Posted by: yourhealthradio | December 8, 2011

House Calls – Posture & Ovarian Cancer

House Calls from the Carrboro Citizen 12.08.11

Dear HOUSE Calls, My son walks and sits with his shoulders bent forward. Are there any health consequences with his back later in life from slouching?
We all just sat up a little – you sound like our mothers. But seriously, that is a great question. a slouch in the shoulder tends to add tension to the neck and can be related to neck pain or tension headaches. Poor posture in the lower back can be related to pain in the lower back. Really the issue is minimizing tension and strengthening more neutral-posture muscles, like those in the abdomen. Does this cause serious harm in the back like arthritis or bone loss? Probably not. However, improved posture and core strength is an important part of back rehabilitation to remove some muscular stress. All in all, most people have poor posture and most people do not have serious back problems. We would recommend not worrying too much about it.
Dear HOUSE Calls, My doctor told me there was no test for ovarian cancer. Is this true?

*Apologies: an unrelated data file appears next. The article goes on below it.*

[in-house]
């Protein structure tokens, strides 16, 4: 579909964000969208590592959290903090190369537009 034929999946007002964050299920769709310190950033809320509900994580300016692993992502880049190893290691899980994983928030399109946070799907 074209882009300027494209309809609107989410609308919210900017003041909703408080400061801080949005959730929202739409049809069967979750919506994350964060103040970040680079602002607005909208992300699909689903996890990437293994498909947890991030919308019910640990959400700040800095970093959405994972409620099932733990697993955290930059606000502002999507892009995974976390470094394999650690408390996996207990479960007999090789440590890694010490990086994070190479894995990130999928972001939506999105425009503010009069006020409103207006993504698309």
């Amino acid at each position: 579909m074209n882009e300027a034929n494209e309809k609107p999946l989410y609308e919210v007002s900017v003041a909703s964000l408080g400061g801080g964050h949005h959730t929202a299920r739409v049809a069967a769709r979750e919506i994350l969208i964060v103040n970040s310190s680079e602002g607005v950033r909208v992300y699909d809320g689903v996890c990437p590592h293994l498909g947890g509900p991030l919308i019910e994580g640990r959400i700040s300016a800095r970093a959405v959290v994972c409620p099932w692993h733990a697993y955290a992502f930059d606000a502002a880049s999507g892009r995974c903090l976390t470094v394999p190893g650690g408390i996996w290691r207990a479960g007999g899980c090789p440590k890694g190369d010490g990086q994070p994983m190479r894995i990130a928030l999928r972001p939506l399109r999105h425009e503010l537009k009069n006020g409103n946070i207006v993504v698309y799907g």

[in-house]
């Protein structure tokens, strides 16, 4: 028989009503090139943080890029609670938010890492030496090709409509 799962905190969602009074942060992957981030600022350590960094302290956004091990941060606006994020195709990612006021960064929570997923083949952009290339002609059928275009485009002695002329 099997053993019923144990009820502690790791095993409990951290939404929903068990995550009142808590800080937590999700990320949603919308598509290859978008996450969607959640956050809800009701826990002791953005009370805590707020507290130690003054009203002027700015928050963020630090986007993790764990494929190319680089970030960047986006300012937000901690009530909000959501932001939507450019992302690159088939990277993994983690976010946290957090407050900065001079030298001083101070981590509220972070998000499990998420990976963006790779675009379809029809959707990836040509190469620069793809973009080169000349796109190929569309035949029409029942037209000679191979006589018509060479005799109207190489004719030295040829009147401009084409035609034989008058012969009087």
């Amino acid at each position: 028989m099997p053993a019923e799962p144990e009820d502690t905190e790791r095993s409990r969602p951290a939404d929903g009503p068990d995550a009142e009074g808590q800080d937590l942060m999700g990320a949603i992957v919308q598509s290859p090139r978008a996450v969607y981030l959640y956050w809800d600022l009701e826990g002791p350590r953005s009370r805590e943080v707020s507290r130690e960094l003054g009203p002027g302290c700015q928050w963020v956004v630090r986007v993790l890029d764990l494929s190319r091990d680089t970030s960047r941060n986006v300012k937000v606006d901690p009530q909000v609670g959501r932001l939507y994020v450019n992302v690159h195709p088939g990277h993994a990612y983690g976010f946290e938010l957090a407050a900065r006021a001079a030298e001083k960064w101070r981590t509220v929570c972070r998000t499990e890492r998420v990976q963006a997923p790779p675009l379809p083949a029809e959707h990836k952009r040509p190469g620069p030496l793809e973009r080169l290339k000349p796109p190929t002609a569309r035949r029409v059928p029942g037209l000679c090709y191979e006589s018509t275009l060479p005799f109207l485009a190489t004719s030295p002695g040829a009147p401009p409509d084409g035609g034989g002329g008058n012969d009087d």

We have screening tests for many kinds of cancer (colon, breast, cervical, prostate, etc.). However, we don’t really do any population screening for ovarian cancer, and it is a very serious, if not common, form of cancer. About 21,000 women are diagnosed with ovarian cancer each year in the U.S., and 15,000 die from it. There are some tests for ovarian cancer, but the tests have limitations and they don’t make sense for everybody. Ovarian cancer tests include blood marker tests (CA 125), genetic testing and ultrasounds and other imaging studies. Assuming we are talking about average-risk women, the genetic test (BRCA) rarely would be positive and would only demonstrate a genetic risk of ovarian cancer, not the disease. The other tests, both the CA 125 and ultrasound, fail to diagnose many cancers and have too many false positive tests, resulting in more tests or surgery. This is complicated and based on the fact that ovarian cancer is unusual and difficult to diagnose in the early stage, and the tests themselves are just not very good. The U.S. Preventative Services Task Force and the American College of Obstetricians and Gynecology recommend against routine screening for ovarian cancer for average- risk women. However, if you have symptoms such as early fullness, unexplained weight loss or abdominal bloating, pressure or pain, get to the doctor promptly for an exam.

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